After a year and a half hiatus, I am resuming command of the blog from the binary clutches of deep-cyberspace. In my defence, I can only apologise for the long blogging break. Moving jobs, finishing library school, discovering new e-resources - these things all take time.
Still, a new decade marks a new resolution to blog regularly about timely and interesting happenings. And although Twitter has been a part of my consciousness for some time now, I am still regulary required to leap to the defence of the online micro-blogging site.
Some of the most common phrases: "what's it all about anyway", "oh that's just FB status updates without all the other stuff", "I don't get the point of knowing whether someone's eaten an apple or not." However, Twitter isn't (or at least shouldn't) be like that. Yes, it encourages a form of status posting. Yes, one theoretically (and many do) could post the contents of one's breakfast. I admit that this type of tweeting does for me fulfil a deep seated need to know about random trivia.
However, the real power of Twitter lies not in its random statuses but in the sharing and linking of data across platforms and across multiple data sources.
Today from my followees I learnt about the latest CILIPCouncilBlog, I analysed the impact of foresquare loation-based tweets, found out about Mexican film screenings, saw how many libraries use or are in consultation with Nielson Bookdata, read about the latest debates in HE, realised that other people aside from me read the weekly LCSH 'new headings' list, found out that the Pope's UK visit will apparently cost an inordinate amount of money and signed a petition to state that the UK taxplayer should not be obliged to foot the bill. I follow 138 people. 99 follow me. I am listed in eight lists. I follow publishers, libraries, librarians, writers, comedians. I feel connected and enjoy seeing what other people do all day.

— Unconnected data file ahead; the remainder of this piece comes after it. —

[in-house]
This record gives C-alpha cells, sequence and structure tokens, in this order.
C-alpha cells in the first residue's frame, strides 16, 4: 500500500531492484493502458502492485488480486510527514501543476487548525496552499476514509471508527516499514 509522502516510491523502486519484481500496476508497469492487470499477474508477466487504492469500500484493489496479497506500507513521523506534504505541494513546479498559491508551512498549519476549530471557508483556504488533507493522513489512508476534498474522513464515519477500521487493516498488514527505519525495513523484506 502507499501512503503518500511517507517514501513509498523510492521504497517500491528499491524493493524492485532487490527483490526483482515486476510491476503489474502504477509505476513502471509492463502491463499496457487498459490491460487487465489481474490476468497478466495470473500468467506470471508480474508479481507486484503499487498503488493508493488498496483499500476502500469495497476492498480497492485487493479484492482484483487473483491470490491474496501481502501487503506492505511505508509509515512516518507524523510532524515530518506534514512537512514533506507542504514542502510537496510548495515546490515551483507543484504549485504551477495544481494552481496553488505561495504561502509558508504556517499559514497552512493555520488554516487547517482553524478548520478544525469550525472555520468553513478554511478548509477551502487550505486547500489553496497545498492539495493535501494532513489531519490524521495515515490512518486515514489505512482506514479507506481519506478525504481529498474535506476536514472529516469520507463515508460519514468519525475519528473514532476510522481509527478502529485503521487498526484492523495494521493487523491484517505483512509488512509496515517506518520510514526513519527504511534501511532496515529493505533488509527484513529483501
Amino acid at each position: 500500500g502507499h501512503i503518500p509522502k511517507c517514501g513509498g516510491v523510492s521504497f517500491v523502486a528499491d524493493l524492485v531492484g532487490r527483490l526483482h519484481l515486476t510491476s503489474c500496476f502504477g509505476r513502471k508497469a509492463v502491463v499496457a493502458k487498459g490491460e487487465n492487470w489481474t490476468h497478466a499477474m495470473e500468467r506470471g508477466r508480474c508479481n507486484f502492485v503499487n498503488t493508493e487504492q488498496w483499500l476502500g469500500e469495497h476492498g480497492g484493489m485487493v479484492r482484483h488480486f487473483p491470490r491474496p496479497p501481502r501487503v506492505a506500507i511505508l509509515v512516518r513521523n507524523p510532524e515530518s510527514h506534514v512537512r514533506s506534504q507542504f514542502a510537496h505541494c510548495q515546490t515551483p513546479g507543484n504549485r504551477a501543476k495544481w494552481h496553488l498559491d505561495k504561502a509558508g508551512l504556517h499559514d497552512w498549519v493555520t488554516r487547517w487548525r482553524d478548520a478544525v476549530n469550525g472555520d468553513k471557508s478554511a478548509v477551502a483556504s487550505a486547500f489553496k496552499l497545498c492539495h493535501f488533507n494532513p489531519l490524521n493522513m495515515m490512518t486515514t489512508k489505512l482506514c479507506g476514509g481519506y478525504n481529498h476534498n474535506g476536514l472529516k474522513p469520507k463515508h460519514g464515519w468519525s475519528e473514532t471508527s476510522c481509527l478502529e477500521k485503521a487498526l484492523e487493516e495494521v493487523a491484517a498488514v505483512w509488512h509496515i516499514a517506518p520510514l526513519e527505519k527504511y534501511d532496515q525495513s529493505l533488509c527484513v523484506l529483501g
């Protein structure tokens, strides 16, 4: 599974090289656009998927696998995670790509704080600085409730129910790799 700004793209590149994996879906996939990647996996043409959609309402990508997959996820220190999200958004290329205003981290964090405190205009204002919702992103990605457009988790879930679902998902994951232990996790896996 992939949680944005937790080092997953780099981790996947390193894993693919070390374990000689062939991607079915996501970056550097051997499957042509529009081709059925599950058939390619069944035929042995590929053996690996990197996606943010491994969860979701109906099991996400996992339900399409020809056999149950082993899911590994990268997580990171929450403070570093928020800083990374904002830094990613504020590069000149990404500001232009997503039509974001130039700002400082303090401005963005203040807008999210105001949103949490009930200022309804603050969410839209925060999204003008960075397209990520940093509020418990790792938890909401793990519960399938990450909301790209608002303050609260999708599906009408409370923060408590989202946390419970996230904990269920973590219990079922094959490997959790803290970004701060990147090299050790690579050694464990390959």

On a larger scale, by putting a # before a word in Twitter one creates 'trending topics' which then become real-time searches. We have such classics as #latenightlibrarian, #uksnow and #LCSH. I have recently been trying to introduce #creatureofhabit and #librarianonleave with varied amounts of success. My favourite current trends are #foodinlibraries and #omnomnom, so perfectly opposite in their hatred and love of eating.
Kitteh speak becomes more commonplace in tweets as lolcat language takes over. There is a relaxed and convival atmosphere which gives birth to the perfect medium through which to share professional anecdotes about successful initiatives or dismal failures.
This is my main purpose for using and contributing to Twitter, to become connected within a connected world, to join a network of information professionals who all support and embrace the future and future technology. Oh and of course, I am missing Stephen Fry. Please write your latest book soon and come back to the Twitter-verse. K? Plsnthx.